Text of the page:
I didn’t really share my “journey to mental health” with anybody else, even my sister or my mom, with whom I share almost everything. I just did NOT feel understood and I didn’t want to risk not being taken seriously by the two women whose opinions matter to me so greatly.
In any case, I truly believe that we need support from our spouses more than anything else, especially when it comes to recovery, whether physical, mental, or emotional. They’re the ones who are with us every day, and I’m sure I wouldn’t have come as far as I have if I didn’t think Johnny had my back.
Sometimes, it felt like I was walking on a tightrope – just the slightest breeze and I would fall off into the dark depths of oblivion. As time went on, the tightrope turned into a wood plank – still precariously balanced over a deep void – but at least slightly more stable.
Today as I write this, I feel like I may actually be standing on solid ground.
I’m afraid to write this, because I’m afraid I’ll jinx it. That after having publishing this post I’ll have cursed myself and wake up tomorrow totally unwilling to participate in the world again, having lost all passion for life, empathy for others, and strength to live.
But somehow, I just feel called to do this; to write these words and share them with you.
LET IT BE KNOWN: I tried many things, virtually throwing everything at the wall to see what stuck. In an attempt to cure my depression, I tried:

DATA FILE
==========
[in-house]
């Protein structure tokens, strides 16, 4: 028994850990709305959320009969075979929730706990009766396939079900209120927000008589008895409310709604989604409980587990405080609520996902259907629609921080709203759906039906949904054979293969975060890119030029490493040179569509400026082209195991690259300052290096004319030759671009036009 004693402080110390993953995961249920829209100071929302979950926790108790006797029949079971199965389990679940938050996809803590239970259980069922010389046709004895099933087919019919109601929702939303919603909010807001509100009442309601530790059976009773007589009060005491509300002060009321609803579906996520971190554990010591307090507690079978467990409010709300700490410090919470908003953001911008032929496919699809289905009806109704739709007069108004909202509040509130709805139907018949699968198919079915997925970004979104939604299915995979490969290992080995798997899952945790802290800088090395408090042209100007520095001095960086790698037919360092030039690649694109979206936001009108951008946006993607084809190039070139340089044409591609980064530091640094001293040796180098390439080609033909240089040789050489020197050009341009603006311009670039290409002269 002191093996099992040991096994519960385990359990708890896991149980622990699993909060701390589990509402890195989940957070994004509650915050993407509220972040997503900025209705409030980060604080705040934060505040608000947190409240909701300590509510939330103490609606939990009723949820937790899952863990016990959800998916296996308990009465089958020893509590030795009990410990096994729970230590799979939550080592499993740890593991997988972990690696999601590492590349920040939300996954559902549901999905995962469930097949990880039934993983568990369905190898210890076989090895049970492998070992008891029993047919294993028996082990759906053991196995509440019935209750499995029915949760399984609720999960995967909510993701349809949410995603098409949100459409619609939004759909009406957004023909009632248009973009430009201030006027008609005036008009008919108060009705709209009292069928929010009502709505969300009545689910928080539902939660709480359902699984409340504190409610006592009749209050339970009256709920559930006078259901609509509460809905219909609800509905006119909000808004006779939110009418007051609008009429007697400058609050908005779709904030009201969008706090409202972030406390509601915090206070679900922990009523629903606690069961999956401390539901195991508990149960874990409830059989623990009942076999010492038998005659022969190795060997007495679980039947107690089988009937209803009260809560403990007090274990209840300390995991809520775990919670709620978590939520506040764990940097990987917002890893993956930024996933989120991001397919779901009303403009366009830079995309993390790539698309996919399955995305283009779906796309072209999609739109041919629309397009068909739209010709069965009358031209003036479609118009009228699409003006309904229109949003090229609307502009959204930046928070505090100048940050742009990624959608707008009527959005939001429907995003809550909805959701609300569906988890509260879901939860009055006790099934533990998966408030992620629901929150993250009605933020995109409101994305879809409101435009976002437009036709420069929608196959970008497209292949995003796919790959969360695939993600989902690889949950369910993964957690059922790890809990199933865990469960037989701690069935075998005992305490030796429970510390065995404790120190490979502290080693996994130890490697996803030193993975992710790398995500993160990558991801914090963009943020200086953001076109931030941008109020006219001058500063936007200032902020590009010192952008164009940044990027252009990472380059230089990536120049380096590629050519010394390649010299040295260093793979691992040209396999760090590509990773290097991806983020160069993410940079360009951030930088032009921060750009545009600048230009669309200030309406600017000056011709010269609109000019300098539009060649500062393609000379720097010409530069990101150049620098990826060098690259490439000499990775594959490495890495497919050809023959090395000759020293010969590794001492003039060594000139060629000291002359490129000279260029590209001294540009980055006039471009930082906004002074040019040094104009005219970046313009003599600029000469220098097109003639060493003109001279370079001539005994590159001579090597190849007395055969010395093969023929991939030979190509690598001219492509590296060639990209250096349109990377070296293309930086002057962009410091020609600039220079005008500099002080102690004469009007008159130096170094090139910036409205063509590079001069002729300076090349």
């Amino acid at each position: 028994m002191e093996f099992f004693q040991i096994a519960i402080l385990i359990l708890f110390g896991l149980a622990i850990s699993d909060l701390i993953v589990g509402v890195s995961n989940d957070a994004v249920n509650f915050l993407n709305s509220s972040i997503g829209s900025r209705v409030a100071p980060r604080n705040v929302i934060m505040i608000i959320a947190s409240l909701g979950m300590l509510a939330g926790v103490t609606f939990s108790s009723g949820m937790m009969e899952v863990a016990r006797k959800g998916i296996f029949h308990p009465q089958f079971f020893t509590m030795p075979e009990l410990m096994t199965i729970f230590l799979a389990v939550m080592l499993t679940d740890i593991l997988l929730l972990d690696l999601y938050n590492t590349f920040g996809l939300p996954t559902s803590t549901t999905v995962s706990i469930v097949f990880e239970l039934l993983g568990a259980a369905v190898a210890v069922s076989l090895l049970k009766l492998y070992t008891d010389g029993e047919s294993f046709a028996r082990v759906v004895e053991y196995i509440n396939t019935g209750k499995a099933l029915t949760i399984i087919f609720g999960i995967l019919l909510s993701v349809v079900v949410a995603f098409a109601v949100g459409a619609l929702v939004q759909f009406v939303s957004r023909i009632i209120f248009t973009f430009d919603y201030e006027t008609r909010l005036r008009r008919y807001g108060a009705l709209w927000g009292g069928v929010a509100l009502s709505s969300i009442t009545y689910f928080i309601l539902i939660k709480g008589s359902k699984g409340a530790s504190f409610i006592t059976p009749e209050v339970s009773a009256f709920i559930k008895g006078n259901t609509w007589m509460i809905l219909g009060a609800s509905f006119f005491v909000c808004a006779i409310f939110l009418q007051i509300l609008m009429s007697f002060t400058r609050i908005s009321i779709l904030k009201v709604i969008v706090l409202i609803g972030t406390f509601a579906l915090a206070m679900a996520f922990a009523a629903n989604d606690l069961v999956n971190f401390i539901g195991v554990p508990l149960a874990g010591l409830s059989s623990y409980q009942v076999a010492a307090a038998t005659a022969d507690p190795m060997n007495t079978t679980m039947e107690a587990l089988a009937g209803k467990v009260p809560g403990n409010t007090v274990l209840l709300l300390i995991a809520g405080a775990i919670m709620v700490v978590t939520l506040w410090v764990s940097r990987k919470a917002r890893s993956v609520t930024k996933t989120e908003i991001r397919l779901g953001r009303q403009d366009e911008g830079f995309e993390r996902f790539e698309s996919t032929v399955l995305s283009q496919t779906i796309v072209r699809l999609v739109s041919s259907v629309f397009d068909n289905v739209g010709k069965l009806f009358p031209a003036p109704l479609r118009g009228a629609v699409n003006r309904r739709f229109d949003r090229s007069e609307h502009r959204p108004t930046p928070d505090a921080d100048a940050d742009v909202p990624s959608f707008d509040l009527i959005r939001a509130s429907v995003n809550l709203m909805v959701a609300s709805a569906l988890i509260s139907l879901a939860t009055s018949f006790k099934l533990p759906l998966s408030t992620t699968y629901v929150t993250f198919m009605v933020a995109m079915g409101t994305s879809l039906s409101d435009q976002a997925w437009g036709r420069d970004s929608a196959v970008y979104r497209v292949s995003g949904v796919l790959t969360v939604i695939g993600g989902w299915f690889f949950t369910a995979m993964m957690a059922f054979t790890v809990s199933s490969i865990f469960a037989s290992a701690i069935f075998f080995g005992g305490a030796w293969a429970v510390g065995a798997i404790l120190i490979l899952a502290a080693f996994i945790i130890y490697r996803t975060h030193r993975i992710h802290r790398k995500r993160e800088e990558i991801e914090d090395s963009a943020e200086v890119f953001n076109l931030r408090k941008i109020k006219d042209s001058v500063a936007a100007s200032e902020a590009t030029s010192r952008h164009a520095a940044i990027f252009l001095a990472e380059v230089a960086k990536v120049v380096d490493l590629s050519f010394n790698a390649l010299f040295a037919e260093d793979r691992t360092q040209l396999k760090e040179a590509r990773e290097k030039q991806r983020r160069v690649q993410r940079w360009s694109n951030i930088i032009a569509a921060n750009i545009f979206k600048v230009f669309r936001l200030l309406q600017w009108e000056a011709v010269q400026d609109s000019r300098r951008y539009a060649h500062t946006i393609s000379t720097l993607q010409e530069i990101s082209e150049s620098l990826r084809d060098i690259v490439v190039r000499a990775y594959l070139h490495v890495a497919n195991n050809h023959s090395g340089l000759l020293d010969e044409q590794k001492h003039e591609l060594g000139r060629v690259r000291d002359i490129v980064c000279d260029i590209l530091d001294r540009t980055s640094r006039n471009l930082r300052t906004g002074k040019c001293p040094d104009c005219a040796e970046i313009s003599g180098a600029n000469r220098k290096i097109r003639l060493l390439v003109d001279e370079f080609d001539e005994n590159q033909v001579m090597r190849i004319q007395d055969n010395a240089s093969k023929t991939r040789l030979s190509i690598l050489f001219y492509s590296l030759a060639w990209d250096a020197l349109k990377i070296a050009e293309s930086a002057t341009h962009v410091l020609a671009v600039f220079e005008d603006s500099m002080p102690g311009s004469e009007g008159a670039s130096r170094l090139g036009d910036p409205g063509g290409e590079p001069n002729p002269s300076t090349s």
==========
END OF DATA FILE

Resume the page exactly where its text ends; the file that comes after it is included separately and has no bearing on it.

- Yoga poses specifically targeted towards alleviating depression and anxiety (thank you, Tara Stiles)
- UV Light Therapy (NOT self-tanning, I have a little blue light thingy meant for treating Seasonal Affective Disorder [SAD] on my desk)
- Massage (REGULAR massages)
- Megadosing with Omega 3s + Vitamin D
- Crystal Therapy
- Studying spirituality
All while trying to eat as best as I could while maintaining a fitness routine (which admittedly, consists mainly of my teaching schedule).
They all work for me.
I can’t say which one is the most effective, because I honestly don’t know. Some work better for certain aspects of depression: For example, in the midst of a major anxiety spell, I find Reiki to be the fastest, most effective “way out”; for reducing brain fog, meditation is key. Etecetera.
For me, they all work together synergistically. Yes, it seems like a heck of a lot of effort, especially when compared to simply popping one pill daily, and it is! These therapies cost time and money, and with the exception of chiropractic and massage, they are not covered by your typical health benefits plan. In an attempt to “reduce my costs”, I’ve become a Crystal Healer and Reiki Practitioner – both of which obviously required an investment of more time and money.
But it’s so, totally worth it.
At the risk of having to change the byline of this blog to “My natural journey to mental health”, I’m going to be expanding on my experiences with these alternative healing therapies in future articles.
I’ve come out. I’m better. And I need to share.
Thank you for reading.
Yours in health + happiness,